- Dominique Densmore
Competing as a Wildcard: Landscape Artist of the Year 2022
Updated: Feb 13, 2022
As the episode in question has finally been aired, I can now write about it.
Last year I applied for Sky Arts' competition, Landscape Artist of the Year, in which artists are invited to various locations and challenged to paint a landscape within 4 hours.
I didn't get a place as a main contestant, but I was offered a spot as a "Wildcard" artist. These artists compete alongside the main contestants and, if one of them is chosen at the end of the round, he has a chance to compete for the main prize.
I was excited to give it my best!
There were many things to consider...
The competition required painting outside of course, and it'd been a long time since I'd done that. In the weeks running up to the day I therefore put some practice in, to accustom myself to dealing with the weather, and with the short time-frame.
We could choose any medium we liked. I chose to use oils. Up to now I'd taken my time, painting in layers, but that wouldn't do for four hours. I changed my approach, trying various techniques of working quickly with oils without their going muddy.
At one point, just for speed, (and for fun) I even painted along with a Bob Ross episode! After all, he paints oils in 25 minutes!
In the end I came came up with painting a colored ground and light loose sketch in acrylic, and then going over that with oils, keeping my colors separate on the canvas, blending as as little as possible.
Then there was the weather. The main contestants would be protected by their "pods," but we wildcards would have to fend for ourselves, braving whatever mood England threw at us (and Heaven knows England can be moody).
I practiced en plein air in blazing heat, and also, knowing it could be rainy on the day (!), I came up with a way of draping my rain jacket over the easel and wearing a waterproof poncho, which I tried out in my garden one chilly and damp-ish afternoon.
Plein air in the midst of a heatwave (which is why I chose a spot near the fountain).
Lastly, realizing that my painting would be wet during transport, I constructed a box for protecting my work in transit. So all was ready, my coach-and train-and B & B- all booked.
At last the day came, and I was off!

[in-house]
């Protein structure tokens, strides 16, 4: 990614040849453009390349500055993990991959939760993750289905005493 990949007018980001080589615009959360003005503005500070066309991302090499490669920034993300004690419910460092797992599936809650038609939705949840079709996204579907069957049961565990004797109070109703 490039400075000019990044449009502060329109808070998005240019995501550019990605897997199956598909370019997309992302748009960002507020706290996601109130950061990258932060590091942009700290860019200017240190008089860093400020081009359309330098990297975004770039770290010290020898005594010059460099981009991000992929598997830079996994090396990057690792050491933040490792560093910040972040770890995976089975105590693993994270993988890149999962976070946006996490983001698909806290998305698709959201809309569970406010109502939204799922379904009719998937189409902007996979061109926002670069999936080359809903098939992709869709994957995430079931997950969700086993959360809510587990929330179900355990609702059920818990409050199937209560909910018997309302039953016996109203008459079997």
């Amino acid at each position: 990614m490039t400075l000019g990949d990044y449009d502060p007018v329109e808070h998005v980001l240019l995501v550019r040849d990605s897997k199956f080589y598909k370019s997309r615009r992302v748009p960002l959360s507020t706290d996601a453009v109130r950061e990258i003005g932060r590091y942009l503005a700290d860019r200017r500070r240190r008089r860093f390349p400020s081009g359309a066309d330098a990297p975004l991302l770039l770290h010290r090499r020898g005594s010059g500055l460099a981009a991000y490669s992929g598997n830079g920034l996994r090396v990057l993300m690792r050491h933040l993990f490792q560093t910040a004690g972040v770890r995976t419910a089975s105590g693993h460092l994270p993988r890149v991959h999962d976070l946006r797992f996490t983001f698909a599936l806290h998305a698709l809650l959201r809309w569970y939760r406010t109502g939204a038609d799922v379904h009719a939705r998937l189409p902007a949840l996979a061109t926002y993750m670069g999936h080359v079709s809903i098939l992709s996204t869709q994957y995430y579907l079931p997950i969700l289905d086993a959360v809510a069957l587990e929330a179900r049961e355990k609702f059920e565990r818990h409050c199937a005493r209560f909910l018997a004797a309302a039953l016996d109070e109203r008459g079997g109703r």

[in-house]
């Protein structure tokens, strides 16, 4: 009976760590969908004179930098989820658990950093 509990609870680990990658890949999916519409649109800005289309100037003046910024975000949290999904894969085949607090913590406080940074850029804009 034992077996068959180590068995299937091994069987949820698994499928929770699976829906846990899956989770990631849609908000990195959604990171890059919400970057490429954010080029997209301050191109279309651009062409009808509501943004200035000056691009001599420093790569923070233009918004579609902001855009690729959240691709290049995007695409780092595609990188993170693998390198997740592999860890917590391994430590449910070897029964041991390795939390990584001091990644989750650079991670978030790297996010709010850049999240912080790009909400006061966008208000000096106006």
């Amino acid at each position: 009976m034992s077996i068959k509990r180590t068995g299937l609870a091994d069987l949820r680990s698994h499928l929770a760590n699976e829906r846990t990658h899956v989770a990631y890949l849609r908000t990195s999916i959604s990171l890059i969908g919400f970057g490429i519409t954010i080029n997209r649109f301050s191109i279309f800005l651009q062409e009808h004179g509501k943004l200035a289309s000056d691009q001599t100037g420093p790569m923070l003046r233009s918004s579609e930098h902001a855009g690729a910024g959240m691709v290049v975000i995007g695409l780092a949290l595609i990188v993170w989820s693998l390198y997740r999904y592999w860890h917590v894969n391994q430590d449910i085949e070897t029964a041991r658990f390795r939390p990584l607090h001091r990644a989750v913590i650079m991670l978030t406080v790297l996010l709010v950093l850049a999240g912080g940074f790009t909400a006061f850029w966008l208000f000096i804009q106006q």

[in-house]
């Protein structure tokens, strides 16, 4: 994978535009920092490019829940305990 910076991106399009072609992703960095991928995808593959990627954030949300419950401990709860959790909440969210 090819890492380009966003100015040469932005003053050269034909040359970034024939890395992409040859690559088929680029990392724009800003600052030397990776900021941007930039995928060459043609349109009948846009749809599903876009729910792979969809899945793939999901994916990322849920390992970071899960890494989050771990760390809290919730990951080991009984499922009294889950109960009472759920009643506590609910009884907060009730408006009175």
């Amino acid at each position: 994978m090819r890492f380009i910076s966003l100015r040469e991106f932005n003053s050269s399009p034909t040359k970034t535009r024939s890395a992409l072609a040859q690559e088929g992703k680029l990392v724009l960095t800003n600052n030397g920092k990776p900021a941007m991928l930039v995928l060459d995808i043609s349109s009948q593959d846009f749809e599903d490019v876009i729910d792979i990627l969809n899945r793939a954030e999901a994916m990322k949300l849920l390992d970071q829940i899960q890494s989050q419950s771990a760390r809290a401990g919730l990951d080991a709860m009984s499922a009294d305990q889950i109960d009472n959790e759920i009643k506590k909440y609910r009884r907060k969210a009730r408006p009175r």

There had been three locations to choose from, and I'd chosen Cornwall, Land of Giants (I've always associated Cornwall with the stories of Jack the Giant Killer...heh heh!) The precise site was The Eden Project, a bizarre complex of enormous bubble-like greenhouses nestled in a crater.
Getting to this Star Trek set was yet another obstacle, as I had to be there at 7am, (!) and transport in Cornwall isn't available 24 hours. I had to call several taxi companies before I found one both affordable and willing to take me so early.
Made it! Phew..!
There were 50 of us Wildcards. It was a new experience for me, being around so many other painters, with all their various equipment. After waiting around for some time, signing release forms and having our canvases checked (in case some one had had the audacity to start painting beforehand), we were all led down the winding path into the crater.
Thankfully, the morning was bright and sunny, not a cloud in the sky.
Veiled in the morning haze, in real life the domes looked even more surreal...
We were allowed to pick any spot along the walkway overlooking the crater. (The
main contestants were on the ridge above us.)
It was a bit of a tight fix. I found myself
seated between two amiable girls, Alice O'Shea, who'd be painting in acrylics, and Rosie Wintle, who worked with pen and ink.
We were told not to take photos before the start,
but we studied the scene by eye, and chose our composition.
Finally, at 10 o'clock, we were given the word to begin. After all my preparations, I felt pretty sure of how I'd approach it, and wasn't too nervous, just eager to get the main drawing down. The cameramen were constantly coming up and down the walkway, both behind and in front of us. Every now and then they would stop so that the hostess, Joan Bakewell, could chat for a bit with some of us. She actually interviewed both my fellow painters, on either side of me.
(I couldn't help feeling that I was intruding in a way, as I was right beside them...!) They both had interesting stories to hear. Mrs. Bakewell didn't film with me, but she did ask me about the colors I was mixing, (a muted olive green for my ground) and later, when I was about two thirds in, she came and saw my progress.
The day was blazingly hot, and it was necessary to keep going to the nearby cafe to refill our water bottles. I was very glad of my hat, as there was absolutely no shade! On one hand, the heat caused the oils to dry (or become tacky) a bit faster, which was somewhat helpful.
The best part of the day was the camaraderie between me and my two painting buddies.
I don't remember half of what we talked about, but we had a lot of laughs and were in good spirits the whole day.
Finally, as the last hour was coming to an end, the judges chose one of the watercolor painters as the winning Wildcard. So I didn't win, but nevertheless, more importantly, I was quite happy with how I'd done. And it was satisfying to know that I had succeeded in
meeting the challenge.
Afterwards, as we had a bit of time left, and we had free entry as contestants, Alice and I (Rosie had to go) visited some of the gardens inside the enormous biomes, and treated ourselves to some well-earned Cornish ice cream!